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Long-term wet weather poses a threat to fowls’ health.

Wet-weather proof your poultry

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While ducks may enjoy downpours, backyard poultry are not so happy. Our chook expert, Jessamy Miller, has some tips to take care of your feathered friends.

La Nina has brought wetter weather to many parts of Australia in past months. While the ducks may be rapt, chooks are not suited to rainy conditions. Their feathers are less waterproof so they can become wet and chilled, they can be affected by waterborne bacteria and disease, and their daily activities of scratching and foraging are severely curtailed. Here are some tips to keeping them happy and healthy despite the downpours.

Health care

Long-term wet weather poses a threat to fowls’ health. The greatest concern is botulism, which can cause paralysis and death. Conditions where botulism may occur include damp soil, standing water and puddles containing decaying plant or animal matter. Intestinal worms and coccidiosis-causing protozoan parasites can also multiply in damp conditions.

Make sure clean water is readily available, but be aware chooks may perversely drink from the dirtiest natural source in the area. Fill puddles and wet areas with sand, gravel, tanbark or similar. If this isn’t possible, fence the flock away from saturated ground and standing water.

Warm, damp conditions may lead to mould contamination of food and the environment. Mould can produce fungal toxins called mycotoxins that are harmful to poultry. Be sure to keep all feed in sealed containers out of reach of moisture so it does not become spoiled. Mould-affected feed should be thrown out. Don’t leave uneaten food scraps in the poultry run to rot, move them to the compost bin within a day or so, and keep chooks away from compost.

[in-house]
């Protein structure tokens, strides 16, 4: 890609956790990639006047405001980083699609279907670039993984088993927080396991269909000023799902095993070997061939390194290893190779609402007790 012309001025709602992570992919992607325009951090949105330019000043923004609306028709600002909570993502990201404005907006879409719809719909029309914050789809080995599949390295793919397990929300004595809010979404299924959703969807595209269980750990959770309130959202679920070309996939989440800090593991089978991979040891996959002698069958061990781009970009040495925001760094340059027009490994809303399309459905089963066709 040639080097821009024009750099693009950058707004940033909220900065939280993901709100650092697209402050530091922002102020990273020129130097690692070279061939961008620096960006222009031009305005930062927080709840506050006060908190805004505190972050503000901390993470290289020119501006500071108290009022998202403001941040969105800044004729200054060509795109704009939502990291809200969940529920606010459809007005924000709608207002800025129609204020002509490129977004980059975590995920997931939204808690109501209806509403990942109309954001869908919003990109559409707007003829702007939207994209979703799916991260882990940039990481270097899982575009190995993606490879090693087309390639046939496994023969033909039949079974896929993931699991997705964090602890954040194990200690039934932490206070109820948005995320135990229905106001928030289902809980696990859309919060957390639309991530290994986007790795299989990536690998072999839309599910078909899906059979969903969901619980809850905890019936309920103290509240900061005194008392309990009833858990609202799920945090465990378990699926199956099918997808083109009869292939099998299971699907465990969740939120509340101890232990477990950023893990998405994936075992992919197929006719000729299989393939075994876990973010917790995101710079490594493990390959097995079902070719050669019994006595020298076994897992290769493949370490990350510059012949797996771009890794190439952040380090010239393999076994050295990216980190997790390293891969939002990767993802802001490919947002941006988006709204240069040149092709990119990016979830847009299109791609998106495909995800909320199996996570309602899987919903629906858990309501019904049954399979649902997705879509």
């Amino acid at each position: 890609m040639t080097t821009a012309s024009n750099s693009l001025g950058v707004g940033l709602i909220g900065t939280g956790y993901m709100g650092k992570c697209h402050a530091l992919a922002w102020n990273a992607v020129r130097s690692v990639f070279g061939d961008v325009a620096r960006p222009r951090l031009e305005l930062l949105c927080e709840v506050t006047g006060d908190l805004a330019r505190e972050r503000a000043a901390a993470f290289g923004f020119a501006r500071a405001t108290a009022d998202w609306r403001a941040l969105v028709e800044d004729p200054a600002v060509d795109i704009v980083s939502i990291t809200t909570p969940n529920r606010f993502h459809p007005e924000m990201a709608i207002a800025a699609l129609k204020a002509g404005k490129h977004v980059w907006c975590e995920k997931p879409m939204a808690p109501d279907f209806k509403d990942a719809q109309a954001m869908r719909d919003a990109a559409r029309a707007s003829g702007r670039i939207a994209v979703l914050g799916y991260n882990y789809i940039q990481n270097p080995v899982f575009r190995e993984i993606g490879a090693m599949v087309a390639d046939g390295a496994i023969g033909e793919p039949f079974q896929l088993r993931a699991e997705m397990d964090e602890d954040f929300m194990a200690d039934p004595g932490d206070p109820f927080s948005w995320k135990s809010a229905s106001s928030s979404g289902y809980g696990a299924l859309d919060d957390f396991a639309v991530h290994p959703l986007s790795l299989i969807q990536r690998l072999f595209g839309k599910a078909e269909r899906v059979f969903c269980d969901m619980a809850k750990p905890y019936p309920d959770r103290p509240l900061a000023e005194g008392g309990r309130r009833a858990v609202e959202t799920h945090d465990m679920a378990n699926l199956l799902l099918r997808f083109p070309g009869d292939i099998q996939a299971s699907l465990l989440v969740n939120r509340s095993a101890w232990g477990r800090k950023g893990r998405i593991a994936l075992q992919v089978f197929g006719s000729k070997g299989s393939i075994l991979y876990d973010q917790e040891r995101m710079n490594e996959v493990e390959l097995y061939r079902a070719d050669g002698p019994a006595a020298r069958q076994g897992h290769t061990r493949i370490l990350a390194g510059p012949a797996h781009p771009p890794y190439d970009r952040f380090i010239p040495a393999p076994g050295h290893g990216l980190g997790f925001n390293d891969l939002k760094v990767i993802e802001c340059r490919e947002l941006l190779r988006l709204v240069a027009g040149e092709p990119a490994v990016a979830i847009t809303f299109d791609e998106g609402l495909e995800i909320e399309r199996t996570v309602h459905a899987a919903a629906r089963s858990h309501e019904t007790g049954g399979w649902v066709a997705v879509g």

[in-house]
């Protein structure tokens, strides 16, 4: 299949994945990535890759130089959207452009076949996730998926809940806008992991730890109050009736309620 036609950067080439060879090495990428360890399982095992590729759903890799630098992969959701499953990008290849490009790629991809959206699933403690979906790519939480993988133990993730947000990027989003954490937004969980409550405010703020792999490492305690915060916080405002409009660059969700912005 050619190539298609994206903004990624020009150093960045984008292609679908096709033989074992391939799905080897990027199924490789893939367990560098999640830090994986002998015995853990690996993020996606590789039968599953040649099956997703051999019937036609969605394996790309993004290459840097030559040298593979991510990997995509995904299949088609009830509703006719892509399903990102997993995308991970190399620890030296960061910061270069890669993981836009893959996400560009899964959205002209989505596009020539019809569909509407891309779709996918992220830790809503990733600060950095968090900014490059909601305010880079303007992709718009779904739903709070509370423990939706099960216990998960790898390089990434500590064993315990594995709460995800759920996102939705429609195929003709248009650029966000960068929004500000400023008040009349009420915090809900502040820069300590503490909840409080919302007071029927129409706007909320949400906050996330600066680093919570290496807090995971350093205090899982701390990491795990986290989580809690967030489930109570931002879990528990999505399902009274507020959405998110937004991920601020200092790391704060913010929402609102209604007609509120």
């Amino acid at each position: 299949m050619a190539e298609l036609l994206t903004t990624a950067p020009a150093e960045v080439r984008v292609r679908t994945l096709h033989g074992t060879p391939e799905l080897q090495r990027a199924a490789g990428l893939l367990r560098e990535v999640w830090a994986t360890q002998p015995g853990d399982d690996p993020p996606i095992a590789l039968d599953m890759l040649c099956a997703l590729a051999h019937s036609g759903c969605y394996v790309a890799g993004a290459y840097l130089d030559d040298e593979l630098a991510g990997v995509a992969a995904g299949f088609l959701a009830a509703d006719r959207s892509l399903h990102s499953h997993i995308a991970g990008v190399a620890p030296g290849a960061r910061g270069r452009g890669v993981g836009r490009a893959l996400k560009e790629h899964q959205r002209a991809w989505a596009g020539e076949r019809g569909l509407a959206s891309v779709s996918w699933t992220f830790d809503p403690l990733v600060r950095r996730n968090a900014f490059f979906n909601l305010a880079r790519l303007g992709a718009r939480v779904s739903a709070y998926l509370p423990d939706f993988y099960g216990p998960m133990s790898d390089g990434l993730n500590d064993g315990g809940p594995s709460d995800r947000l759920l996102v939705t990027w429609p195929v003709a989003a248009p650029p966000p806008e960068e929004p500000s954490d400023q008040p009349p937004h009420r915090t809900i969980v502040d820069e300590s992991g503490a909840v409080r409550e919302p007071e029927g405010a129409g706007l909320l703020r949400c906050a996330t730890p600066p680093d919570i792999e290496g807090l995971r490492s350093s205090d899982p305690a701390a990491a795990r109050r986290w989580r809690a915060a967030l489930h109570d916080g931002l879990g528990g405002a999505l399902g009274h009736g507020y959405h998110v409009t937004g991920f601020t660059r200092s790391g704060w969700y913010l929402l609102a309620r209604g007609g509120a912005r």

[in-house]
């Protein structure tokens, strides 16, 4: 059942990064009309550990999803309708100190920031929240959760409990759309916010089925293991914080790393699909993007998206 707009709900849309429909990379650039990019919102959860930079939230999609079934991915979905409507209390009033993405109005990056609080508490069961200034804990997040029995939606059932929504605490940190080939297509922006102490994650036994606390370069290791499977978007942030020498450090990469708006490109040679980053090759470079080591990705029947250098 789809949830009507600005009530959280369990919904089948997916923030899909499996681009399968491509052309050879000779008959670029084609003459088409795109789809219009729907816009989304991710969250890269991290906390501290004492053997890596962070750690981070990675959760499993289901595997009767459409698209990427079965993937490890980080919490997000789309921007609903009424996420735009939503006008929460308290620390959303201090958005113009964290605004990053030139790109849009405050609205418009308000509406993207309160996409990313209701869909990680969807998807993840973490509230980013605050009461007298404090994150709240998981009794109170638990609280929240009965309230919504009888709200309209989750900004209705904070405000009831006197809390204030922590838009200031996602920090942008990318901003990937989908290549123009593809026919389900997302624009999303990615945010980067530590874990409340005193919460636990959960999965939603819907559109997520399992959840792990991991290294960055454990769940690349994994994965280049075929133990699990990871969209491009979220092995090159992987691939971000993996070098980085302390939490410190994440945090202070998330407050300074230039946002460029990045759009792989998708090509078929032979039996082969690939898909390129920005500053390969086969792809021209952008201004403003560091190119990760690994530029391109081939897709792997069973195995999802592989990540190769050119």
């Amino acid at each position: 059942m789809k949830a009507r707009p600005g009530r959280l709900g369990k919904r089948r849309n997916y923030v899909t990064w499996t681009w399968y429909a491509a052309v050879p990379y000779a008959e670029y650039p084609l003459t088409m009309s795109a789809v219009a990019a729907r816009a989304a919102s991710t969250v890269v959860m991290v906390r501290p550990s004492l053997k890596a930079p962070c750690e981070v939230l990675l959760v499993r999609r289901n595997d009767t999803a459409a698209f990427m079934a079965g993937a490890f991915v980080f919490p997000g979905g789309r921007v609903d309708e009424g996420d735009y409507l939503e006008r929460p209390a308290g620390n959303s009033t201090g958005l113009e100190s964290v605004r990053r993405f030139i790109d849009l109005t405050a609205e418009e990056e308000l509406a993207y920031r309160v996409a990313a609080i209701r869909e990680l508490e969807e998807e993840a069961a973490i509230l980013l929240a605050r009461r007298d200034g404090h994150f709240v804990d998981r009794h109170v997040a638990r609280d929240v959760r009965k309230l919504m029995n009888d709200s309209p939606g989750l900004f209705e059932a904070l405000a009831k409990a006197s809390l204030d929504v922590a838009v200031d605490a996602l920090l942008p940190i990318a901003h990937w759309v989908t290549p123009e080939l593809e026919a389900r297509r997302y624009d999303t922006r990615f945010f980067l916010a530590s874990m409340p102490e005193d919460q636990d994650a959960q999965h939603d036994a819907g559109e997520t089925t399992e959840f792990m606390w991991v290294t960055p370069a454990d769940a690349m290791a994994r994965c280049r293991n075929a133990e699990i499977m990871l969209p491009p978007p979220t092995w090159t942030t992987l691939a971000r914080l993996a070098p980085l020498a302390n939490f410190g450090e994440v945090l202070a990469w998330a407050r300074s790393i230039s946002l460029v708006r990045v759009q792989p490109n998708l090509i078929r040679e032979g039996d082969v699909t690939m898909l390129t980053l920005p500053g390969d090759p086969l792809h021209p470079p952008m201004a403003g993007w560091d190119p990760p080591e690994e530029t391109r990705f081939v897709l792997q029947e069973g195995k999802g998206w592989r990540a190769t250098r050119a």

In the henhouse

Remain vigilant in the henhouse and remove any damp patches in bedding so conditions remain dry and healthy. Be particularly careful to remove any mouldy litter, and wipe mould spores off surfaces with hot water and vinegar. A balance is required between keeping the henhouse well ventilated to avoid condensation build-up, but at the same time exclude rain and drafts; installing mesh-covered clerestory windows under generous eaves is one solution.

Inside the chook house

If chooks are free ranging, they may tramp mud into nestboxes on their feet, leaving insanitary conditions for eggs. Clean out nests regularly, and heap dry litter in the surrounding area to help wipe off legs.

Slippery conditions

A wet muddy poultry run is an eyesore, can become smelly, is slippery and dangerous for humans, and is no use to chooks. Line the run with tanbark, wood shavings, gravel or peastraw to absorb moisture and provide traction.

Fowls need daily exercise and stimulation or they can become bored and resort to bad habits like repetitive pecking. They will appreciate an undercover area with dry ground for scratching and dustbathing.

Chooks in wet weather by Jessamy Miller

You could repurpose an old trampoline as a cover, install a Lazerlite shelter they can preen under, or set up a dustbath in a tyre or sandpit in the henhouse. If chooks have to be confined all day, provide plenty of environmental enrichment to keep them busy: hang silverbeet or other greens, install peck toys, add a mirror, or give them a ‘biscuit’ of peastraw to scratch and peck.

Health booster

Keep an eye on chooks for signs of ill health or failure to thrive and consult the vet if needed. You may like to supplement the flock’s diet with one of the poultry-specific multivitamin and mineral supplements available from online poultry stores. Some are water soluble, others are offered in a carrier like yoghurt. This will ensure birds have a strong immune system able to fight any health challenges. It will also ensure hens are in fit condition for spring, their peak laying season!

Jessamy Miller is our go-to chook expert and she writes about a wide range of topics, such as which hens are the best backyard layers that appeared in our Early Summer 2022 issue (OG 137). You can get more organic growing and living ideas here!

OG 137 cover